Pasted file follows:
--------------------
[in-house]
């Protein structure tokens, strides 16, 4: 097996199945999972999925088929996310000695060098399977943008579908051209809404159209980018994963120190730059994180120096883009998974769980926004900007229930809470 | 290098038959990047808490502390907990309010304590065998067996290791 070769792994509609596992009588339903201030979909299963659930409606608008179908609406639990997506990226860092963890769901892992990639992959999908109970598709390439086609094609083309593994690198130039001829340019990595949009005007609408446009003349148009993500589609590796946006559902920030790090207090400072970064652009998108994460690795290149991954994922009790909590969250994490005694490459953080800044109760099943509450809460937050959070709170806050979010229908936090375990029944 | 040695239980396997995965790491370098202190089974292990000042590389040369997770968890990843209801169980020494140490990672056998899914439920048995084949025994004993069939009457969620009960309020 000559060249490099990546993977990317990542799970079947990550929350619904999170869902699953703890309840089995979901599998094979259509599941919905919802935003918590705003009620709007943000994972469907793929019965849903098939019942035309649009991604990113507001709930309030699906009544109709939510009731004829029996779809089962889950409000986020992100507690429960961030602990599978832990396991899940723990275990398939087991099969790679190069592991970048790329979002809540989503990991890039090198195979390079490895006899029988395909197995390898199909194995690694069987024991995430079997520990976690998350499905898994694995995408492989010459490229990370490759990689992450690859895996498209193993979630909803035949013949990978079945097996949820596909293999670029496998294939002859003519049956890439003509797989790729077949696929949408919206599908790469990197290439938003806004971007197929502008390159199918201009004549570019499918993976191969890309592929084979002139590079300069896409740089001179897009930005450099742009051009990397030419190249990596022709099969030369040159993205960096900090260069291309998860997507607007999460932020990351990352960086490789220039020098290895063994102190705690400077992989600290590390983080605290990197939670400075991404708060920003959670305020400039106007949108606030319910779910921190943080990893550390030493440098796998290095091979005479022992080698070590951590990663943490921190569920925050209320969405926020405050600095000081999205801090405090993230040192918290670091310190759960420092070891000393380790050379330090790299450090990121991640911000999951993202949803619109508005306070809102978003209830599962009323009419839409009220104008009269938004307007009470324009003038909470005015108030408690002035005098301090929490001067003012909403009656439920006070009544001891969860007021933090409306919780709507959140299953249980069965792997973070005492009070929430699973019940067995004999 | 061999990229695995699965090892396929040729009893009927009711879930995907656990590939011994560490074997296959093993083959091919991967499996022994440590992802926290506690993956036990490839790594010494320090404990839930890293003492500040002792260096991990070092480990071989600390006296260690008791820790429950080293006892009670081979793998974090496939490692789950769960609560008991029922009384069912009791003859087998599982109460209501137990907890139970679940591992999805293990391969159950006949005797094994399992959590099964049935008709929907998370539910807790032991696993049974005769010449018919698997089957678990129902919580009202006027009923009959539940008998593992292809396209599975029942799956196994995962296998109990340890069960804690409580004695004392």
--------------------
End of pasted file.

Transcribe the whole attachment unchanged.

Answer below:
[in-house]
């Protein structure tokens, strides 16, 4: 097996199945999972999925088929996310000695060098399977943008579908051209809404159209980018994963120190730059994180120096883009998974769980926004900007229930809470 | 290098038959990047808490502390907990309010304590065998067996290791 070769792994509609596992009588339903201030979909299963659930409606608008179908609406639990997506990226860092963890769901892992990639992959999908109970598709390439086609094609083309593994690198130039001829340019990595949009005007609408446009003349148009993500589609590796946006559902920030790090207090400072970064652009998108994460690795290149991954994922009790909590969250994490005694490459953080800044109760099943509450809460937050959070709170806050979010229908936090375990029944 | 040695239980396997995965790491370098202190089974292990000042590389040369997770968890990843209801169980020494140490990672056998899914439920048995084949025994004993069939009457969620009960309020 000559060249490099990546993977990317990542799970079947990550929350619904999170869902699953703890309840089995979901599998094979259509599941919905919802935003918590705003009620709007943000994972469907793929019965849903098939019942035309649009991604990113507001709930309030699906009544109709939510009731004829029996779809089962889950409000986020992100507690429960961030602990599978832990396991899940723990275990398939087991099969790679190069592991970048790329979002809540989503990991890039090198195979390079490895006899029988395909197995390898199909194995690694069987024991995430079997520990976690998350499905898994694995995408492989010459490229990370490759990689992450690859895996498209193993979630909803035949013949990978079945097996949820596909293999670029496998294939002859003519049956890439003509797989790729077949696929949408919206599908790469990197290439938003806004971007197929502008390159199918201009004549570019499918993976191969890309592929084979002139590079300069896409740089001179897009930005450099742009051009990397030419190249990596022709099969030369040159993205960096900090260069291309998860997507607007999460932020990351990352960086490789220039020098290895063994102190705690400077992989600290590390983080605290990197939670400075991404708060920003959670305020400039106007949108606030319910779910921190943080990893550390030493440098796998290095091979005479022992080698070590951590990663943490921190569920925050209320969405926020405050600095000081999205801090405090993230040192918290670091310190759960420092070891000393380790050379330090790299450090990121991640911000999951993202949803619109508005306070809102978003209830599962009323009419839409009220104008009269938004307007009470324009003038909470005015108030408690002035005098301090929490001067003012909403009656439920006070009544001891969860007021933090409306919780709507959140299953249980069965792997973070005492009070929430699973019940067995004999 | 061999990229695995699965090892396929040729009893009927009711879930995907656990590939011994560490074997296959093993083959091919991967499996022994440590992802926290506690993956036990490839790594010494320090404990839930890293003492500040002792260096991990070092480990071989600390006296260690008791820790429950080293006892009670081979793998974090496939490692789950769960609560008991029922009384069912009791003859087998599982109460209501137990907890139970679940591992999805293990391969159950006949005797094994399992959590099964049935008709929907998370539910807790032991696993049974005769010449018919698997089957678990129902919580009202006027009923009959539940008998593992292809396209599975029942799956196994995962296998109990340890069960804690409580004695004392």